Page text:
REGISTERED TEXAS LONGHORN CATTLE
The history of the Texas Longhorn is a long and unique one to say the least. Most historians believe that the first "Longhorns" developed from cattle brought over from Spain during the first part of the 16th Century. These cattle interbred and developed naturally in wild in the southwest, particularly after the decreased Spanish presence in the region after the early 1600's. Escaped, and wild cattle established large herds and eventually grew substantial horn as a natural defense against predators.
The Texas Longhorn was the early centerpiece for the cattle drives of the 1800's. Hundreds of thousands of Longhorns were driven to slaughteryards and turned huge profits for cattle barons due to their survivability and natural hardiness. However, after the introduction of larger-boned and fatter European breeds of cattle, the Longhorn started to take a back seat, so much to the point that the Texas Longhorn nearly went extinct in the early 1900's. Beef producers could turn much larger profits on the larger, faster-growing European breeds, but they also lost some valuable Longhorn traits in their herds as well, including exceptional calving ease, hardiness, foragability, maternal instinct and protection, and leaner beef. However, these traits have all helped the Texas Longhorn make a comeback over the past 75 or so years. Breeders, beef producers, stockmen, roping enthusiasts, and even individuals with Southwest-themed homes and decor have helped the Longhorn make its amazing comeback. There are now well over 100,000 registered Texas Longhorns in the U.S., and with the modern emphasis on healthy eating, the longhorn is here to stay!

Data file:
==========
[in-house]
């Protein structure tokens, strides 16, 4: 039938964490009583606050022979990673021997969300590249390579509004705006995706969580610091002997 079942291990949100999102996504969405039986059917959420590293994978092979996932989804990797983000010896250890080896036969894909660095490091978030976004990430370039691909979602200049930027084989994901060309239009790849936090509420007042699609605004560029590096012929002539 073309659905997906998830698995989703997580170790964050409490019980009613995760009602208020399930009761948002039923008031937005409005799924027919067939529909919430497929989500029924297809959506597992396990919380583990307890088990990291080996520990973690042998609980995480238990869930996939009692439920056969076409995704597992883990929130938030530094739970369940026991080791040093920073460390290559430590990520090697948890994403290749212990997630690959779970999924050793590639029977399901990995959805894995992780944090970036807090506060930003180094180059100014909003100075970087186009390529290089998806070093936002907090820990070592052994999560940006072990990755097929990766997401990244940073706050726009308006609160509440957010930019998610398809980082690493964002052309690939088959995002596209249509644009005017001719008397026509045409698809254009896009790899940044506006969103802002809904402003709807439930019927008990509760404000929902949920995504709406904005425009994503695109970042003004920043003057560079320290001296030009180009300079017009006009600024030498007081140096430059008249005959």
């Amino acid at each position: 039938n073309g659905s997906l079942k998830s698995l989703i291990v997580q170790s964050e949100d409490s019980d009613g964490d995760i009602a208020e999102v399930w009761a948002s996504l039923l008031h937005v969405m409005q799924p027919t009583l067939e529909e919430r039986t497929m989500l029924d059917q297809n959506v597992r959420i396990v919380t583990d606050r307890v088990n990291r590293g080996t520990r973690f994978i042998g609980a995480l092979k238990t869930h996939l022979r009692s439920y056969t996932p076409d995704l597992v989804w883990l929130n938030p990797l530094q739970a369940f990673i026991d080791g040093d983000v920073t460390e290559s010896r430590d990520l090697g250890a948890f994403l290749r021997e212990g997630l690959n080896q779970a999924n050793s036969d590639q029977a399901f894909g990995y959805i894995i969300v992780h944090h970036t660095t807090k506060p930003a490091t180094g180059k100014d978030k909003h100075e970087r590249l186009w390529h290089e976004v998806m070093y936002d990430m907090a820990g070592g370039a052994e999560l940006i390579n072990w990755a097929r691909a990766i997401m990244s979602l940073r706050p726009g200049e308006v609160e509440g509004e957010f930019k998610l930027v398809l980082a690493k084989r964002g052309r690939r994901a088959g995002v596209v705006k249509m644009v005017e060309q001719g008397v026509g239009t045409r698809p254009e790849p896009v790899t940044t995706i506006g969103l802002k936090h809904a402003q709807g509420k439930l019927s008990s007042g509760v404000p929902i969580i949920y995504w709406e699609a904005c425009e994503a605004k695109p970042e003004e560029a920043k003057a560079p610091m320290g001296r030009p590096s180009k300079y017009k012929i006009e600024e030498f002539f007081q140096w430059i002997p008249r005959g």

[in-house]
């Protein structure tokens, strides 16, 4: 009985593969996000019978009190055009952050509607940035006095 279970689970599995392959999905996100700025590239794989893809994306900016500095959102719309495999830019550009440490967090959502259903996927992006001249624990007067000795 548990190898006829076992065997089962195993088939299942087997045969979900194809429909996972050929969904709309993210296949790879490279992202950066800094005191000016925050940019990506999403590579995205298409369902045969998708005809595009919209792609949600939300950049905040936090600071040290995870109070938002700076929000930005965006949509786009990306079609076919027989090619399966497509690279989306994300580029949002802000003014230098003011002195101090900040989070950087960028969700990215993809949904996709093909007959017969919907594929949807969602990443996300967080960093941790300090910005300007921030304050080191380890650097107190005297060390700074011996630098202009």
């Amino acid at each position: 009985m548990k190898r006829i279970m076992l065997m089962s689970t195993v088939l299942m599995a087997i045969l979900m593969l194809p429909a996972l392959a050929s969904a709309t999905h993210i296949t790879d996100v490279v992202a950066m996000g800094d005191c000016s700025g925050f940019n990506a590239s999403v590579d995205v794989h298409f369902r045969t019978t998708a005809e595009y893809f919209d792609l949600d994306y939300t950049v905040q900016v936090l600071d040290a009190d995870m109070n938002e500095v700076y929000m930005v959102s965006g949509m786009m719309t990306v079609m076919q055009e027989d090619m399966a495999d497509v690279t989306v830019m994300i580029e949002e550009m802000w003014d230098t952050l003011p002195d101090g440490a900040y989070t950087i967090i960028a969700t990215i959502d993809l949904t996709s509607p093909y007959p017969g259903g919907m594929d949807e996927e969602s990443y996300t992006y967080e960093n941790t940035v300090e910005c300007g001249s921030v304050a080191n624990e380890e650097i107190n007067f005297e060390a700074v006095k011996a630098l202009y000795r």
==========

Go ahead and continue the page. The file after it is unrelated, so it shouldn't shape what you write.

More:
Texas Longhorns were the first breed of cattle developed in the Americas.
Texas Longhorns have developed in North America over 500 years through natural selection and adaptation.
On average, only 1 in every 1300 Longhorn births requires assistance.
Longhorns graze more and different grasses than other breeds of cattle, making them very efficient.
Longhorns are not mean or aggressive, in fact many are extremely tame and are even ridden, fed by hand, and shown like other cattle.
Longhorn mothers are very protective of their calves, but normally they will allow familiar humans to be around their calves.
Texas Longhorn steers actually grow the largest horns, some over 100" Tip to Tip.